Chinese health officials report the second case of bird flu amongst wild migratory geese in Qinghai Province, northwestern China.
Qinghai lies under a major bird migratory route and has experienced avian flu outbreaks since May last year.
The provincial ministry of agriculture reported one goose dead in Gangcha County on Monday, in contrast to seventeen bar-headed geese found dead on April 23 in a remote area of Yushu County.
A total of 123 birds have died, though the location of the deaths was not in an inhabited area where domesticated birds lived. Qinghai agricultural authorities announced they have taken precautions, disinfecting and quarantining the area.
Often known as H5N1, the bird flu has claimed more than 110 lives since it resurfaced as a health hazard mainly in Asia in 2003.
The Center of Disease Control, based in the U.S. city of Atlanta, fears the virus will mutate and become easily transmissible to humans, as reflected in the voices of other organizations.
“We need to pray for a vaccine and treatment. The key method is the global approach …to prevent it from happening,” says Dr. Lih-Chenh Chen, USA director of Medical Services International (MSI), a medical-missions organization that often sends teams to China.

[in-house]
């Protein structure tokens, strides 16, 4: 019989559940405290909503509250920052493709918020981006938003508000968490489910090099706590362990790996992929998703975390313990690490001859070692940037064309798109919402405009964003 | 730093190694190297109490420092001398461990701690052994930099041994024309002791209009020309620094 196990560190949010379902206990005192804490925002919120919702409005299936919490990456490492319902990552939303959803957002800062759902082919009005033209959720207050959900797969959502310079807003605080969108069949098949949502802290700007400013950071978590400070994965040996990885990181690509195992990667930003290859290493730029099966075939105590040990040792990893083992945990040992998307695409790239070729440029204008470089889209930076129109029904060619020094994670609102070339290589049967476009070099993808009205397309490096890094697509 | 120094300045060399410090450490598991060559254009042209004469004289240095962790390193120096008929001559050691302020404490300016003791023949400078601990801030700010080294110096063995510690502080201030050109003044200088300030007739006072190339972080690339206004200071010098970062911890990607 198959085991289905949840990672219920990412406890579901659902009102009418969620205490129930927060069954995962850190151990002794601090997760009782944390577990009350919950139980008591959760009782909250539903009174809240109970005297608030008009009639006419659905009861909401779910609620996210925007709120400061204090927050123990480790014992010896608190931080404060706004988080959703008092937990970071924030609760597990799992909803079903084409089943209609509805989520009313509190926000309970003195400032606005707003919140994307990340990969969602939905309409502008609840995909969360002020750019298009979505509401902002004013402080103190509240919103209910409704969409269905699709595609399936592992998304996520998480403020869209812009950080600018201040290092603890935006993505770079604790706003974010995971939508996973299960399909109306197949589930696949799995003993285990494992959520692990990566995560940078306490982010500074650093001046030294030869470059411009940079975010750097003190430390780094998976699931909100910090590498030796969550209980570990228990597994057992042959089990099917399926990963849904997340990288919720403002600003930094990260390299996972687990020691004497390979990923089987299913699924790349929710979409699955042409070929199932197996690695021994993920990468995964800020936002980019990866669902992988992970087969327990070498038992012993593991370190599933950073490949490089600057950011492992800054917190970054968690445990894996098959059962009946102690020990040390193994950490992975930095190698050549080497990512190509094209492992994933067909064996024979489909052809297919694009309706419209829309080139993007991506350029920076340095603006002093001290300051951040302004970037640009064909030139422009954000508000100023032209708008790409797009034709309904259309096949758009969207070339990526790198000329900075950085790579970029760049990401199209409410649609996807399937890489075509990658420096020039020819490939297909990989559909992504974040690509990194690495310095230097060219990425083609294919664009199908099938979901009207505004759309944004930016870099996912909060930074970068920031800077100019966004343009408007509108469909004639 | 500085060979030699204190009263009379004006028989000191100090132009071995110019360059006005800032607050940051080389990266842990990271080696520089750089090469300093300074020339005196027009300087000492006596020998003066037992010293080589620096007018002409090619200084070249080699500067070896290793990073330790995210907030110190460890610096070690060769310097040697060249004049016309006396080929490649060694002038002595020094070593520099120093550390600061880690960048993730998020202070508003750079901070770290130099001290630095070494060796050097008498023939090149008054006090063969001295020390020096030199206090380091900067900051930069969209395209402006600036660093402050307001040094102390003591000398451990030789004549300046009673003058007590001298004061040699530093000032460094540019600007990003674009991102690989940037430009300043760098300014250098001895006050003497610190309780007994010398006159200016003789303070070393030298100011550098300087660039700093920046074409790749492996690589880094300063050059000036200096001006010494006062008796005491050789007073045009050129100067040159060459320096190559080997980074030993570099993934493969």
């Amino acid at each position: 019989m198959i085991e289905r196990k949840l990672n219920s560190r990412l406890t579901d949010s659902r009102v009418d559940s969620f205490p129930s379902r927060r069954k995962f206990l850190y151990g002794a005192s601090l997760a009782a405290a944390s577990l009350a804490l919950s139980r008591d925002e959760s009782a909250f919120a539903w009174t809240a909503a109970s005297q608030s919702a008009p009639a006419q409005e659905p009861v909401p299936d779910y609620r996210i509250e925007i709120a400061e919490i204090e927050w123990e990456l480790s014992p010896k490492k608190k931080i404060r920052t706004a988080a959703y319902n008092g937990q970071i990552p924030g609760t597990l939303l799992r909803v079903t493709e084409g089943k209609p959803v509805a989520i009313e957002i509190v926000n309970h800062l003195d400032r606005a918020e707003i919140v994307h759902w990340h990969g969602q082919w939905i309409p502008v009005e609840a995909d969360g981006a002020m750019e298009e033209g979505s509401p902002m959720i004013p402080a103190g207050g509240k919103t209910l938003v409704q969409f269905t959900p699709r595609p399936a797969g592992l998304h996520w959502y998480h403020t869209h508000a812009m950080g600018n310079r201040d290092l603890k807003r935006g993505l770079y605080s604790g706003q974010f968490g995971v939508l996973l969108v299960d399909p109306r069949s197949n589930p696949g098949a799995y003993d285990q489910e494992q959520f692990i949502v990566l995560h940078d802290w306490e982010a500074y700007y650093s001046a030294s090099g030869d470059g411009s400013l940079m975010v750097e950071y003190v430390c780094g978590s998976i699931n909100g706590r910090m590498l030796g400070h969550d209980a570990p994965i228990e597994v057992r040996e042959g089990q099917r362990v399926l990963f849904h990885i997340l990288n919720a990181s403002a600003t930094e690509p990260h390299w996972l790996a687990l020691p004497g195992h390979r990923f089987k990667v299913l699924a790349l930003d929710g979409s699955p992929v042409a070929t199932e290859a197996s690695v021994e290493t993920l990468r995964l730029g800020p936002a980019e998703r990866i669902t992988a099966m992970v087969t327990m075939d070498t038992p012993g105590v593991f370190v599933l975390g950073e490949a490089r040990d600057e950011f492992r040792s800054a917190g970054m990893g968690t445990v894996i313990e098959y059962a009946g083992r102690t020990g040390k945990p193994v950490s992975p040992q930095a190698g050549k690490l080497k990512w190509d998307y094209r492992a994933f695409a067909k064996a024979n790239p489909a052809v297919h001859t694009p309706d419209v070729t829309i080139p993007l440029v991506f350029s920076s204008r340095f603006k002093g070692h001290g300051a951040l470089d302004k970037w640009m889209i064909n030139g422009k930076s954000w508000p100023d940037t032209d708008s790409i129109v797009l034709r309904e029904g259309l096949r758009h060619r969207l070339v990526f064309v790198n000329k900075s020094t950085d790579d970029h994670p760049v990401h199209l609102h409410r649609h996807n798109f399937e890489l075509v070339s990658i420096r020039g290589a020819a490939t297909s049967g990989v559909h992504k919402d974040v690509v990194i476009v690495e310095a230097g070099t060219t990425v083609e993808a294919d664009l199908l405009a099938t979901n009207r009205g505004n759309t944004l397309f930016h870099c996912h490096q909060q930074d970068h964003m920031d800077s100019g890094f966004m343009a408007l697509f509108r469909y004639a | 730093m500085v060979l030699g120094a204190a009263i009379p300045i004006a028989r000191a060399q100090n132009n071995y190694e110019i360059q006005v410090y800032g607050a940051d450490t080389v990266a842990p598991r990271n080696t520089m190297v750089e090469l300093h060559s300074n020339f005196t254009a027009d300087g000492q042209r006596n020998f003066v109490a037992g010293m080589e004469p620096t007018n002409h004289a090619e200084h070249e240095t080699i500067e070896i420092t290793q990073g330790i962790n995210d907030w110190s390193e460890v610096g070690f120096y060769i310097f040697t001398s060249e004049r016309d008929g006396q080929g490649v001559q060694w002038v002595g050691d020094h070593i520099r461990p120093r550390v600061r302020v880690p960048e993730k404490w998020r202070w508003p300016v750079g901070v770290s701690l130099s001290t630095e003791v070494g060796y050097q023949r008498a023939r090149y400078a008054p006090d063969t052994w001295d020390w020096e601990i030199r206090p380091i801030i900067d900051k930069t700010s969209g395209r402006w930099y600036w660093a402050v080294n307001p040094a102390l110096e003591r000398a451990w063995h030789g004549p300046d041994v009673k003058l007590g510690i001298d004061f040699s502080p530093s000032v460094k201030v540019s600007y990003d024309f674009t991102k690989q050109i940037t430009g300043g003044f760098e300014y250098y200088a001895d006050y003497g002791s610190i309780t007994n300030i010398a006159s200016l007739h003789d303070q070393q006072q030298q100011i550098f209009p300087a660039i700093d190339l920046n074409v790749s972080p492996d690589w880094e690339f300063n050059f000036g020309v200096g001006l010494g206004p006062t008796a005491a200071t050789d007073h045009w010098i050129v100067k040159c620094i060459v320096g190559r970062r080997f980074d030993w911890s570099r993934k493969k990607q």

Chen added that he believes the avian flu will not pose as much a serious threat as compared to the AIDS virus, which has been particularly devastating especially in China’s southwest border near Yunnan province.
“The flu has so far killed few chickens compared to the billions of chickens running around in China,” said Chen, whose organization was co-founded by James Hudson Taylor III, grandson of famed China missions pioneer James Hudson Taylor.
He added that the few people who have been infected in China were mainly those working in the poultry business.
No one was available to answer the phone at the MSI China office in Kunming city, in the southwestern province of Yunnan.
The most recent case for a human infected with the H5N1 virus involved an 8-year-old girl was diagnosed with the sickness, April 27,
China has reported 18 human cases of bird flu so far, though some observers suspect that Beijing has downplayed the actual number of cases. 12 of the reported cases have resulted in deaths.